The Blowback

Treasury Secretary Steven Mnuchin, a primary architect of the PPP, went on the offensive. To turn a sports saying into a political adage: “The best defense is a good offense.”

Secretary Mnuchin mounted his bully pulpit. He began to browbeat companies into returning the money. Some have.

About the same time, Treasury added to its PPP frequently asked questions and answers (“FAQs”) FAQ 31: “Do businesses owned by large companies with adequate sources of liquidity to support the business’s ongoing operations qualify for a PPP loan?” That’s a loaded question: What’s large? What’s adequate? What is a source of liquidity? Among other observations, FAQ 31 says: . . . it is unlikely that a public company with substantial market value and access to capital markets will be able to make the required certification in good faith . . .”

New FAQ 39 asks: Will SBA review individual PPP loan files? Answer: the SBA will review all loans in excess of $2 million. I counted about 5,000 of such loans. Good luck on finishing those reviews anytime soon.

One Man’s Opinion

Some big companies, by following the rules in the statute, got access to the small business loan program. These businesses and their industry associations have good lobbyists. Legislators have no one to blame but themselves (and maybe their staffs). I did not see evidence of the administration complaining about company qualifications before the law was enacted and criticism mounted.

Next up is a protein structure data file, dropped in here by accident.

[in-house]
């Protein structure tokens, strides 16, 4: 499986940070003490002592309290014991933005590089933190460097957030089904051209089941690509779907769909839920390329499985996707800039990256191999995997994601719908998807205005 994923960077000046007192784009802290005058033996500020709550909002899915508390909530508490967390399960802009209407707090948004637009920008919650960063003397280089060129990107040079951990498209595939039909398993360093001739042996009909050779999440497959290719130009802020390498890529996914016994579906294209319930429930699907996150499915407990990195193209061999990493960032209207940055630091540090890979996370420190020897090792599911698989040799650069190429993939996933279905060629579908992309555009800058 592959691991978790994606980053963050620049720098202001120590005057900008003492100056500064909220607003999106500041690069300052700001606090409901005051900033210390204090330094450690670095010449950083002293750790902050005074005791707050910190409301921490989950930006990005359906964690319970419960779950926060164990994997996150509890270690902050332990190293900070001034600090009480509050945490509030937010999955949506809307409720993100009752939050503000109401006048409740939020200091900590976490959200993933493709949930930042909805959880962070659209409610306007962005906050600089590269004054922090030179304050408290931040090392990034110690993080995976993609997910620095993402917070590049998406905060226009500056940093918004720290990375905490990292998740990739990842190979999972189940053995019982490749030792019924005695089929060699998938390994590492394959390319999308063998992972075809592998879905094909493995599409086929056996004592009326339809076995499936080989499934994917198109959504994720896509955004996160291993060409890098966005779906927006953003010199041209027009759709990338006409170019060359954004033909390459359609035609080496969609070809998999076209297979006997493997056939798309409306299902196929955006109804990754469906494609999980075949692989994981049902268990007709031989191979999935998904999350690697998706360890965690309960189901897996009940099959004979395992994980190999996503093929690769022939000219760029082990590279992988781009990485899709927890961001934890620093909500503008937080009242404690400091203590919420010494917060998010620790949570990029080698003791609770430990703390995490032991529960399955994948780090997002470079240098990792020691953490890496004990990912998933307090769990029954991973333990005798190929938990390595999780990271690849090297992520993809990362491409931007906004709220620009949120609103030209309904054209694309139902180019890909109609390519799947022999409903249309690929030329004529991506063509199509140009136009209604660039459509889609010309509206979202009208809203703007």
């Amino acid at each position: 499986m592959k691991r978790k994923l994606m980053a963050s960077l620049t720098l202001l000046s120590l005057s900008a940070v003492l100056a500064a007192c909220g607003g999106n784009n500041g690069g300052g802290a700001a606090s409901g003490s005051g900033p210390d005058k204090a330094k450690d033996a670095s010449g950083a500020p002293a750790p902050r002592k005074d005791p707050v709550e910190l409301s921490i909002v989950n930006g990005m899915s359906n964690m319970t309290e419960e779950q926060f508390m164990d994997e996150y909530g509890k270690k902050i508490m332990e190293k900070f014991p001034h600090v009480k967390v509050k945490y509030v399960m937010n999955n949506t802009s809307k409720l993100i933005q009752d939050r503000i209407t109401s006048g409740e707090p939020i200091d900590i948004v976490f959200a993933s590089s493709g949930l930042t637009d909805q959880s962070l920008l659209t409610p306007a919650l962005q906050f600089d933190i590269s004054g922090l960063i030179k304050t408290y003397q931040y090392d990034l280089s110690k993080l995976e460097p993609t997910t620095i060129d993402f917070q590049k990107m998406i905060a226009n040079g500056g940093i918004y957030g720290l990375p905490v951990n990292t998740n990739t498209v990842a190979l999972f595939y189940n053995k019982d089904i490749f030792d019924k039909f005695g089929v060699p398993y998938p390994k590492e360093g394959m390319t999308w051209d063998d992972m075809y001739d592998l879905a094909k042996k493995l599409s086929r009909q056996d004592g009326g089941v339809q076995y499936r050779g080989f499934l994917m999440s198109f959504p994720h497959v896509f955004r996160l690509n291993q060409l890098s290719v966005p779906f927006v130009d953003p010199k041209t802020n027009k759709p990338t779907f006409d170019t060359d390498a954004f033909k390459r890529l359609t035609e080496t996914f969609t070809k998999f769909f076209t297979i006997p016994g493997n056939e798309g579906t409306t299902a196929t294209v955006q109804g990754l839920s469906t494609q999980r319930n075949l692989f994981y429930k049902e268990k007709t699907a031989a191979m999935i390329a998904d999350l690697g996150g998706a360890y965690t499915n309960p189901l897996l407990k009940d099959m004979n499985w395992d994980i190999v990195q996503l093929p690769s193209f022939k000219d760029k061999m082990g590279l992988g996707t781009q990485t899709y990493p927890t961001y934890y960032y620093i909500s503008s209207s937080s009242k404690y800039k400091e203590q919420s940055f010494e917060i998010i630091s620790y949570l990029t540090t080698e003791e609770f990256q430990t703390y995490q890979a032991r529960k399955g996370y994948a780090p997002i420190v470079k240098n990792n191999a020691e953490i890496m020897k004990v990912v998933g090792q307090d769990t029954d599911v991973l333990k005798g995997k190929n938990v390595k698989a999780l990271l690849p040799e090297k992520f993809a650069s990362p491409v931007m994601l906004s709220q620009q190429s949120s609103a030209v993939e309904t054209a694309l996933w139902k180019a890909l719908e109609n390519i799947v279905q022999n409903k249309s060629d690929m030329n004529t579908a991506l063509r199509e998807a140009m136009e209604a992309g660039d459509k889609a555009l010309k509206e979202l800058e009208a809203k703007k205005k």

The CARES Act has lots of incongruities and ambiguities. It is a rescue package that was thrown together in short order without normal review and reflection. I am not criticizing. However, mistakes in law are corrected by law, not by strong-arming and FAQs, the latter of which have only the slightest authoritative weight.

The implication that public companies, by definition, have a veritable fountain of capital sources is just plain wrong. Once upon a time, I was the CEO of a company traded on the NASDAQ. We lost a big customer which was a strategic partner. We saw it coming for several quarters, so we horded our liquidity and planned for a slowdown. When the divorce happened, we couldn’t borrow or raise equity capital. I daresay we had it easy compared to businesses walloped by COVID-19. And that “easy” was really hard.


So, out of an abundance of caution, if you want to stay completely out of harm’s way and think your company can weather the storm without the PPP, you might work with your lender to return the money by May 7.

But, if your outlook is as foggy as that for most businesses, other than makers of toilet paper and sanitizers, you might want to hang onto your PPP loan “to support the ongoing operations of the eligible recipient.” Spend it carefully for the right reasons, and document carefully the trials, tribulations, challenges and risks that you face. Qualitatively and quantitatively test your business model.

Stay safe. Stand tall.

Vance Maultsby

For more information check out HM&M’s COVID-19 Resources page.

HM&M COVID-19 Resources